Even before delivering his first budget address, Illinois Governor Bruce Rauner attacked labor unions. He signed an Executive Order (EO-15-13) to prevent public-sector unions in Illinois from collecting dues from employees who would prefer not to pay them. Economists and others refer to such practice as “free-loading.”

Yet rumor has it that fiscal conservatives abhor “free-loaders.” Apparently this is selective.

When workers and management agree to a contract, all workers benefiting from the contract are represented by the union. Historically, when a worker decides not to join, the union collects a portion of membership dues. This to guarantee that the worker pays a “fair share” for the benefits all workers receive.

Not content with his executive order, Rauner filed a pre-emptive federal lawsuit declaring “fair share” fees unconstitutional. Initially, Dan Webb, chairman of the Chicago-based legal firm Winston and Strawn, jumped at the chance to handle the lawsuit “pro bono publico,” a Latin phrase meaning “for the public good.” Webb reconsidered and Gov. Rauner turned to Phil Beck to carry his water.

Beck represented George W. Bush and Dick Cheney during the Florida recount trial. That trial resulted in the U.S. Supreme Court appointing Bush and Cheney to the offices of president and vice president of the United States. Beck, with experience in unconstitutional law, also agreed to serve “pro bono publico.”

Fortunately, Illinois Comptroller Leslie Munger, a Rauner appointee, consulted with Illinois Attorney General Lisa Madigan, asking for her professional opinion of EO-15-13. Madigan advised Munger that “fair share” fees are constitutional under Illinois law. Munger then declared she would not follow Rauner’s order. Now we’re off to litigation land. The courts will decide the legality of such free-loading.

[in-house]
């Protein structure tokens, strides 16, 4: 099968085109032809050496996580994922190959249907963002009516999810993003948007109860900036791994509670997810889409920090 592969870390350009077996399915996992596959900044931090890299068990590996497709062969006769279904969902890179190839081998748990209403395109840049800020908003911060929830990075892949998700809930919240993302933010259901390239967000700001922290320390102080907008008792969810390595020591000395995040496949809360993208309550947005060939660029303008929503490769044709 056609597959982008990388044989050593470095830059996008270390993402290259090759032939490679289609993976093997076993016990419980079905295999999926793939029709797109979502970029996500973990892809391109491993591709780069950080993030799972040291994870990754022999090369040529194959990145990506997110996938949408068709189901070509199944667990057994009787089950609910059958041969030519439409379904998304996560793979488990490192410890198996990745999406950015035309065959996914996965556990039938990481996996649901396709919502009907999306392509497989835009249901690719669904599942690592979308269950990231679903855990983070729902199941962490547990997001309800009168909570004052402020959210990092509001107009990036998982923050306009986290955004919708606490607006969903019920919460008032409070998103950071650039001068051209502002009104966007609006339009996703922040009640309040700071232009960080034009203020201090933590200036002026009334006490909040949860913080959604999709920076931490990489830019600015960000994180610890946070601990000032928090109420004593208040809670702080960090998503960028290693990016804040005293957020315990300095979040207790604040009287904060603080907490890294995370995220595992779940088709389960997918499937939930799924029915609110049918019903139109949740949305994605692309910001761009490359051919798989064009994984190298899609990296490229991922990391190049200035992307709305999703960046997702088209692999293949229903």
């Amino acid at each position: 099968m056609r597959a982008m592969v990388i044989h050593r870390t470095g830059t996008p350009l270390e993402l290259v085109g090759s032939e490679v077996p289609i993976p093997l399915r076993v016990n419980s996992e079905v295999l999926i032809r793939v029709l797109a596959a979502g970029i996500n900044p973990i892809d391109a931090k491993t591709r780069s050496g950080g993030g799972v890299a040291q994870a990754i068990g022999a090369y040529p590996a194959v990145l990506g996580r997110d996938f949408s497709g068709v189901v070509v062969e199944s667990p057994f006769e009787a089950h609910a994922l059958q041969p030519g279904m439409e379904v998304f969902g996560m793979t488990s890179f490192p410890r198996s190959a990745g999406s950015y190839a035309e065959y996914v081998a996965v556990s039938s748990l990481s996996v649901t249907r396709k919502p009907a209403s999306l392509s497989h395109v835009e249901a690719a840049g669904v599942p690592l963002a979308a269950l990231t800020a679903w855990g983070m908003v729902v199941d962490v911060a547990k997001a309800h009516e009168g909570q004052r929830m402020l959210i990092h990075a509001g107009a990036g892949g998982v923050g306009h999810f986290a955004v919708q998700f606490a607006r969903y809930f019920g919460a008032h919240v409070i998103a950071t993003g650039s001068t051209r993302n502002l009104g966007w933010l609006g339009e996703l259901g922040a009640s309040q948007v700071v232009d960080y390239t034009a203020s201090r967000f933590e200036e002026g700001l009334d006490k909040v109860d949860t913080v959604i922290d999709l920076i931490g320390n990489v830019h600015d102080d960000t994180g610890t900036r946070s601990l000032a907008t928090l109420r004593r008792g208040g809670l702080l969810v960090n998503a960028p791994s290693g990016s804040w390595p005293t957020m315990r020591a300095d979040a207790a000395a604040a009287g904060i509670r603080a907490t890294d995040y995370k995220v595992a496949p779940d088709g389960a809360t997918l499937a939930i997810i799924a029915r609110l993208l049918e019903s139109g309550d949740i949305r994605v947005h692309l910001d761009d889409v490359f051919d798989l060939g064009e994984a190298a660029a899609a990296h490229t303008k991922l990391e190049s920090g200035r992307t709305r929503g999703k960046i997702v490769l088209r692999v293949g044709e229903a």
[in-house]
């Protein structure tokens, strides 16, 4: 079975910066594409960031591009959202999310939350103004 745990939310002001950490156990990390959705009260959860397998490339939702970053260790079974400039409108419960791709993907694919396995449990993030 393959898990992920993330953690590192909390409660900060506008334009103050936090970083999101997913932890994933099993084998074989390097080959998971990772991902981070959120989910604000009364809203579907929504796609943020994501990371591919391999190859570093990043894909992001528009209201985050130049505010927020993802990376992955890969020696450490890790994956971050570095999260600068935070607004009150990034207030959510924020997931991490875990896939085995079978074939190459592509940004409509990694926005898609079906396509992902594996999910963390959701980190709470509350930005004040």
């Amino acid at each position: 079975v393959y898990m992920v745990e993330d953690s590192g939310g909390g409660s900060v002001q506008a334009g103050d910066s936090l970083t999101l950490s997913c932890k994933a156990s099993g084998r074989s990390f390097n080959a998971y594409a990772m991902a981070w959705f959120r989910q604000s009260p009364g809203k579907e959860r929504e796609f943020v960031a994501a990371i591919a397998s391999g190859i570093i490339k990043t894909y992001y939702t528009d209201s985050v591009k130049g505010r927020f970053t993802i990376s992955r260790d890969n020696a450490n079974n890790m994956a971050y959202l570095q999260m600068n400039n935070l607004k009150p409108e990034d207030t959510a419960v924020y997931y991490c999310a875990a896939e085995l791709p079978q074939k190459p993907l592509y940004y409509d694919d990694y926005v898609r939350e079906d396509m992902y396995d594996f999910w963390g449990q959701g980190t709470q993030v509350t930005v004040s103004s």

What other attacks on working people has Rauner proposed? Rules changes to collective bargaining to prevent public-sector workers from negotiating over wages and benefits. Rules to make labor strikes illegal. The recent strike by the Chicago Teachers Union was a blow to former investment (sic) banker, Chicago Mayor Rahm Emanuel. The blow was surely noted by his fellow investment (sic) banker, Bruce Rauner. How best to respond? Eviscerate unions.

Rauner wants to create “empowerment zones” where local voters could ban “fair share” fees. This is a national strategy pushed by the anti-union American Legislative Exchange Council (ALEC) and the Koch Brothers. These zones would provide Illinois municipalities or counties the chance to turn Illinois into a Right To Work state without involving the legislature. Why should Gov. Rauner involve the legislature when he can dis-empower it and pit county against county in a race to the bottom?

Let me suggest an alternative “empowerment zone.” Let workers elect fellow workers to the boards of directors of businesses. Perhaps we’d see a return to long-term strategic planning rather than the “quick buck” approach that rentiers favor.

Gov. Rauner claims he doesn’t hate unions. That he’s misunderstood. Remember those early television commercials with his wife? Folksy. Whimsical. He’s not misunderstood. He’s the antithesis of “pro bono publico.” 

Deep down inside he’s no good.

Tom Broderick is co-chair of the Greater Oak Park chapter of the Democratic Socialists of America.

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